I provide the all information asked for on the form. If and when the Florida Office of Insurance Regulation ever updates the Four Point Form to include a checkbox for ‘Panel Legend’ I will then make it a business practice to do so. In the meantime, I simply choose not to manufacture problems which would hinder my client from obtaining insurance by supplementing information the insurance companies have apparently deemed inconsequential to underwriting.

(Joseph Burkeson, CMI) #11

I provide the all information asked for on the form. If and when the Florida Office of Insurance Regulation ever updates the Four Point Form to include a checkbox for ‘Panel Legend’ I will then make it a business practice to do so. In the meantime, I simply choose not to manufacture problems which would hinder my client from obtaining insurance by supplementing information the insurance companies have apparently deemed inconsequential to underwriting.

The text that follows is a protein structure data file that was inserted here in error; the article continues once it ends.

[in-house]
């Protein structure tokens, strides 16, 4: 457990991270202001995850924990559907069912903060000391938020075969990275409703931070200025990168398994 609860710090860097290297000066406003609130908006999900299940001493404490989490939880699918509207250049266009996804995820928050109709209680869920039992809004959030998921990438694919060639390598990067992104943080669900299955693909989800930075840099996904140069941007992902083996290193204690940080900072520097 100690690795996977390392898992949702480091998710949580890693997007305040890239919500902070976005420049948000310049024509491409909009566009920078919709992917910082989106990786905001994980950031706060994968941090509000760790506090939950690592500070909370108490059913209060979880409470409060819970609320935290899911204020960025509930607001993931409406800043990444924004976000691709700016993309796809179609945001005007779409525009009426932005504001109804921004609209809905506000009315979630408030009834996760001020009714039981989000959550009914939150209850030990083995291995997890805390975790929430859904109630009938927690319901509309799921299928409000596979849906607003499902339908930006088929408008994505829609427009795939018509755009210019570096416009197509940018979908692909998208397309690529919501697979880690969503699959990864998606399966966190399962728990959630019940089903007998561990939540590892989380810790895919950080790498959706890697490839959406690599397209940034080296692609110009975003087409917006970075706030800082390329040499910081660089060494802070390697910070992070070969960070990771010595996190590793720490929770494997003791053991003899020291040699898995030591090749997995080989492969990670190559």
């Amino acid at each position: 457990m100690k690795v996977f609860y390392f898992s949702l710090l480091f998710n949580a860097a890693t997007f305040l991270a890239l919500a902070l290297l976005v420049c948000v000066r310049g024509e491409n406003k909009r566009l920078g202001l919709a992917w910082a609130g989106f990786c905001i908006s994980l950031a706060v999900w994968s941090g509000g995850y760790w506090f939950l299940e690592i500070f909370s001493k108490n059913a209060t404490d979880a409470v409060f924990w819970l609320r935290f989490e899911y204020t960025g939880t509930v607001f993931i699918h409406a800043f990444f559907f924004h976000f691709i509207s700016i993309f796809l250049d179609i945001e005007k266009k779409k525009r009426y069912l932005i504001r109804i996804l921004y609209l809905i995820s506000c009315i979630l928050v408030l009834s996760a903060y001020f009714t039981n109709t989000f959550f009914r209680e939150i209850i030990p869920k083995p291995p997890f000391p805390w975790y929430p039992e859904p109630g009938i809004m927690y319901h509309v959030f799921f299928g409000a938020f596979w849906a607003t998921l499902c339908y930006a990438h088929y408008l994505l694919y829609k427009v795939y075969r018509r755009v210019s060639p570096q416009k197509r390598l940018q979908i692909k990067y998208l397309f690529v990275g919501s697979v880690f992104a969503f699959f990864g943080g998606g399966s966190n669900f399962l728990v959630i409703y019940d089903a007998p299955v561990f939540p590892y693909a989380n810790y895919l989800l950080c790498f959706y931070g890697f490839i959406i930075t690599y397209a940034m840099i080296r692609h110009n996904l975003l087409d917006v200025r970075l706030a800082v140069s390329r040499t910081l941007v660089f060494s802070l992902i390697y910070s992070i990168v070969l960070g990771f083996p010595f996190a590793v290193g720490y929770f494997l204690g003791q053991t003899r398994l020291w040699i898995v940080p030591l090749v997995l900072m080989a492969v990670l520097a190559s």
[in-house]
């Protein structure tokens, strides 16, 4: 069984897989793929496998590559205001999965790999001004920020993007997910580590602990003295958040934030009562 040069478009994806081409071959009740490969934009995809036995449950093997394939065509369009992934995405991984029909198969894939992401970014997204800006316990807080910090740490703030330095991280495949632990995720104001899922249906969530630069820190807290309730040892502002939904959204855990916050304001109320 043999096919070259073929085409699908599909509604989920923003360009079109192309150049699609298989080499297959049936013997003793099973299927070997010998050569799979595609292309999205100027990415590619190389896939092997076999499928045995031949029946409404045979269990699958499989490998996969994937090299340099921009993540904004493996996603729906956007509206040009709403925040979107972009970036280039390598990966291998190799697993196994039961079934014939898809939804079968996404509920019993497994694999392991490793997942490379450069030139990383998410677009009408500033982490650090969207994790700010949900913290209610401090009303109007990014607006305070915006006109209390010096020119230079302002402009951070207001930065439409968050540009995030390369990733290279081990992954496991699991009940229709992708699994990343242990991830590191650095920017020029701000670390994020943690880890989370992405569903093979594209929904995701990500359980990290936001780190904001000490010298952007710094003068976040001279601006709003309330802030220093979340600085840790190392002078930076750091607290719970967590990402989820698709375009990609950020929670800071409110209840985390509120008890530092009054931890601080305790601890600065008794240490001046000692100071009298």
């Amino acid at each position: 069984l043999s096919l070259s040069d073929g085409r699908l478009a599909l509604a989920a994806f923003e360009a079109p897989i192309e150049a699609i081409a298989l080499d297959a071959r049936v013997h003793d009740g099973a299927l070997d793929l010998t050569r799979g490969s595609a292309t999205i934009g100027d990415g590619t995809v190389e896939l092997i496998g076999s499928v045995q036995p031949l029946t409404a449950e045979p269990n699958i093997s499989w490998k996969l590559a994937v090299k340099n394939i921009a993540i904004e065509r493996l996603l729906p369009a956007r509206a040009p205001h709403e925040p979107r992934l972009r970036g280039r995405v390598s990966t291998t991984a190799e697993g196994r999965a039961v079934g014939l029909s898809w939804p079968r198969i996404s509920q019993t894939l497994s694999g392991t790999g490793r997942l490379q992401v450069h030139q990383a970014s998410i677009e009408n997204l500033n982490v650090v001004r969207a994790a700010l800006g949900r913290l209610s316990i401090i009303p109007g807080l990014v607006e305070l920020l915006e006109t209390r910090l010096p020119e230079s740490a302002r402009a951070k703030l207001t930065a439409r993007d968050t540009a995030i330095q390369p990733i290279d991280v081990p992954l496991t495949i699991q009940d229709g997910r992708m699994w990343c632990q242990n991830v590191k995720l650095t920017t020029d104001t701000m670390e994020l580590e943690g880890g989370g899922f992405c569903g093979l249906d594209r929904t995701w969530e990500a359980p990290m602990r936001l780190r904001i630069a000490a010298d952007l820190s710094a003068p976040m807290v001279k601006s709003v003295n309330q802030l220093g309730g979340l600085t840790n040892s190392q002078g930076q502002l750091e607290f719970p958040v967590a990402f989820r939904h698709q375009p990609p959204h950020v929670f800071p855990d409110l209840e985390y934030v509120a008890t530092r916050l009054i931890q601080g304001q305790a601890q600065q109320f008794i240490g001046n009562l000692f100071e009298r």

(Roy Lewis, CMI - North Florida Inspector) #12

I don’t think the Florida Office of Insurance Regulation has anything to do with it…
It’s the insurance companies.

How about this on the form …
Adverse conditions or updates needed?

(Eric C. Van De Ven, CMI) #13

Or if using the citizens form:
The Florida-licensed inspector is **required **to certify the condition of the electrical, HVAC and plumbing systems. Acceptable
Condition means that each system is working as intended and there are no visible hazards or deficiencies.

Is breaker panel that isn’t labeled a deficiency? :wink:

Then…there is this: All 4-Point inspection Forms must be completed and signed by a verifiable Florida-licensed Inspector.
I certify that the above statements are true and correct.

To each his own…

Oh, Joe, several insurance companies, including the 2 I have used for our rental property as well as our home in Palm City, sent their inspectors out…just sayin…

(Joseph Burkeson, CMI) #14

Guess it depends who you ask. My business model respects that the Insurance Companies, policy underwriters and the Office of Insurance Regulation have intentionally limited ‘The Four Point Form’ to items deemed important to the underwriting community, and at this point assume that ‘Panel Directories’ like the many other ‘missing’ items of importance are simply inconsequential noise when it comes to underwriting policy decisions. It is not my form, I only provide the data of what is asked.